Annealing-induced morphological changes in segmented elastomers

J. W.C. Van Bogart, D. A. Bluemke, S. L. Cooper

Research output: Contribution to journalArticlepeer-review

168 Scopus citations


Thermal analysis has been used to study annealing-induced ordering in segmented elastomers. Twelve segmented elastomers were studied each having approximately 50% by wt hard segment content. Seven general classes of materials were examined including polyether and polyester polyurethanes, polyether polyurethane-urea, and polyether-polyester. Materials were slow cooled (-10°C min-1) from the melt to an annealing temperature (-10°, 20°, 60°, 90° or 120°C) where they were annealed (16, 12, 8, 6 or 4 days, respectively). Annealing was followed by slow cooling (-10°C min-1) to -120°C after which a d.s.c. experiment was run. In general, annealing resulted in an endothermic peak at a temperature 20°-50°C above that of the temperature of annealing. This phenomenon was observed in both semicrystalline and amorphous materials. The closer the annealing endotherm was to a crystalline endotherm without exceeding it in temperature, the larger its size. Annealing endotherms resulted from hard or soft segment ordering. Only one annealing endotherm was observed for a given annealing history, even though in some materials hard and soft segments could exhibit annealing-induced morphological changes. Hard segment homopolymers were studied yielding results similar to the block polymers containing shorter sequences of the same material. This suggests that annealing-induced ordering is an intradomain phenomenon not associated with the interphase between domains, or necessarily dependent on the chain architecture of segmented elastomers.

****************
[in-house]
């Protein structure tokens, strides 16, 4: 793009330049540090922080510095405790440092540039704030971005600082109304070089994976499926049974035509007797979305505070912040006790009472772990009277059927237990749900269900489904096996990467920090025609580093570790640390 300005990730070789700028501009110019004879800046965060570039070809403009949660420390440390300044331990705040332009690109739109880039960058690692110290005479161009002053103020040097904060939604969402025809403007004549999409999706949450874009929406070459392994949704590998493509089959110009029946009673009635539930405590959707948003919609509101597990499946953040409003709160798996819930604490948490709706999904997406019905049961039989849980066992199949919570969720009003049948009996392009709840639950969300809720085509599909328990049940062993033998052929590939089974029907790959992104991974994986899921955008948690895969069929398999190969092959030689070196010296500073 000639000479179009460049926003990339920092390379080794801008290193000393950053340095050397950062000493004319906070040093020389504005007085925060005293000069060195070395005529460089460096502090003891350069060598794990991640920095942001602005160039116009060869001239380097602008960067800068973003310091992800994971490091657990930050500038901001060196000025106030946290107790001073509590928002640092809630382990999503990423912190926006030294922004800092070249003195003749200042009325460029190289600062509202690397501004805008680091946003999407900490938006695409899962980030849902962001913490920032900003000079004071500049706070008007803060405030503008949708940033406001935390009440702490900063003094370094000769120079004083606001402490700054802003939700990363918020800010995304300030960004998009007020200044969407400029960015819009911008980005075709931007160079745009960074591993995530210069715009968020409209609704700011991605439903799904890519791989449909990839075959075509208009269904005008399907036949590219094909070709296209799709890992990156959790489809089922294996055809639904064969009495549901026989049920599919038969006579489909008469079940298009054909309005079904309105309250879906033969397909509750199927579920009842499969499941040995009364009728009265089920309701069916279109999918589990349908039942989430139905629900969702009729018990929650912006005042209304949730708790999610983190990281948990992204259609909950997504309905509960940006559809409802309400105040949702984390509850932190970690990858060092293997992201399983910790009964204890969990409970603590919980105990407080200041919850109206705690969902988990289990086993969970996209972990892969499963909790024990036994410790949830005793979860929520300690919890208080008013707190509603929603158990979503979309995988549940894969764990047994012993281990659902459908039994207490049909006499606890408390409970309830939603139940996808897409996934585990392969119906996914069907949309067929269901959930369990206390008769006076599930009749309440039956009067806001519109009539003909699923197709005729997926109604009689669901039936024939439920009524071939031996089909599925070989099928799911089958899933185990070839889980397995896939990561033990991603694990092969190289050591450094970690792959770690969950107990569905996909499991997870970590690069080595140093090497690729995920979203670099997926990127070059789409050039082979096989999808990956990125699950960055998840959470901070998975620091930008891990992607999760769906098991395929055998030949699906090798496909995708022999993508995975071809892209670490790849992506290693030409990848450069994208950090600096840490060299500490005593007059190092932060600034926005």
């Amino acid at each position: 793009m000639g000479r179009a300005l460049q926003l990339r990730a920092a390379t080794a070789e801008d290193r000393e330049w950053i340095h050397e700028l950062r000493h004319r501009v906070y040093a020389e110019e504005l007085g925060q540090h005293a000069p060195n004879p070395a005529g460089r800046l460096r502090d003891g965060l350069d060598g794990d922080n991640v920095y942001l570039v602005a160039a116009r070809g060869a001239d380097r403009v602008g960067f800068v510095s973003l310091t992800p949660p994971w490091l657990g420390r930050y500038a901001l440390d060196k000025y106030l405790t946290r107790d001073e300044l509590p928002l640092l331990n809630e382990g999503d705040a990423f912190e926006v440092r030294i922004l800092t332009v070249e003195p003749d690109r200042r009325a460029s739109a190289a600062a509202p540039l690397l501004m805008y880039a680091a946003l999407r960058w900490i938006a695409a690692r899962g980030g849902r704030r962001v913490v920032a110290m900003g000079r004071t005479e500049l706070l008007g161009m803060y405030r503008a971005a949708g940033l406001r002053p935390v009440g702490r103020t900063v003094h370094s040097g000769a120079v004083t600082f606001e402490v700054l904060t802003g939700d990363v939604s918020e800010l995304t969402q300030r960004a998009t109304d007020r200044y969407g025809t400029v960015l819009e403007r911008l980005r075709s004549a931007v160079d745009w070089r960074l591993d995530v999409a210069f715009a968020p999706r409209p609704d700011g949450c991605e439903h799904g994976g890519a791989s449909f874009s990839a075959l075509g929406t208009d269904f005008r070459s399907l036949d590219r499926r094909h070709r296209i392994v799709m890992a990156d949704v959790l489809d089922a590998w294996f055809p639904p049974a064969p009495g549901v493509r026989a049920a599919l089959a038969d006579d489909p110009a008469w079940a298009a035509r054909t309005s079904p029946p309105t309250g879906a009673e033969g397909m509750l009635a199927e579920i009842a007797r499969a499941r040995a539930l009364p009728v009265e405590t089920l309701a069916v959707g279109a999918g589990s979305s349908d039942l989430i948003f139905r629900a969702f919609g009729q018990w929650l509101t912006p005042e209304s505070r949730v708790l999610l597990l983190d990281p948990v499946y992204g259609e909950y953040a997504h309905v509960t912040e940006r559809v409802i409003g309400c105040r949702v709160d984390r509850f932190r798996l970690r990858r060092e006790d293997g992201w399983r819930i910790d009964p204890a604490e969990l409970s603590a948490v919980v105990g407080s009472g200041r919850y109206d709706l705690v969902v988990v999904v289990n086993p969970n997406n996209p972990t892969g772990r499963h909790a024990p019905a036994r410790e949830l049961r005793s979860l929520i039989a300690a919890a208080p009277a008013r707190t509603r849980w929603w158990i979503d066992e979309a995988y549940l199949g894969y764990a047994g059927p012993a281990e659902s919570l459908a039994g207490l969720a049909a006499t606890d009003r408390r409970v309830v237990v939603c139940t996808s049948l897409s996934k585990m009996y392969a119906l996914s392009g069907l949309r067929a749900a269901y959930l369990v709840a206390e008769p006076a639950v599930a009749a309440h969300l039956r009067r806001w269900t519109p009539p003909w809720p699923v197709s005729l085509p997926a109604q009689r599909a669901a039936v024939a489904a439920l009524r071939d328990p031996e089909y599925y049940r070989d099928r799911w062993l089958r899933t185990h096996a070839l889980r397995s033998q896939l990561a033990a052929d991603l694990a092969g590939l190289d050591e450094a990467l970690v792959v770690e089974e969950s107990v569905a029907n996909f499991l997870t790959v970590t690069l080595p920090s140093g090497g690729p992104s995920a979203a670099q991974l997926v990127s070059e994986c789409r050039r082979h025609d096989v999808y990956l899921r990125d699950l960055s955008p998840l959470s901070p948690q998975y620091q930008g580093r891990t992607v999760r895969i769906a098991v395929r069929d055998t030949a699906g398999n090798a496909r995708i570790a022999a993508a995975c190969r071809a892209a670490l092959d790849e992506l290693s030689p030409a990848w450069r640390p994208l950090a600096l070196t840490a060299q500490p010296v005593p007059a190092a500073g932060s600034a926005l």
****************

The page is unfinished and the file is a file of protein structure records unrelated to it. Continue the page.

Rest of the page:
Original languageEnglish (US)
Pages (from-to)1428-1438
Number of pages11
Issue number10
StatePublished - Oct 1981

ASJC Scopus subject areas

  • Organic Chemistry
  • Polymers and Plastics
  • Materials Chemistry


Dive into the research topics of 'Annealing-induced morphological changes in segmented elastomers'. Together they form a unique fingerprint.

Cite this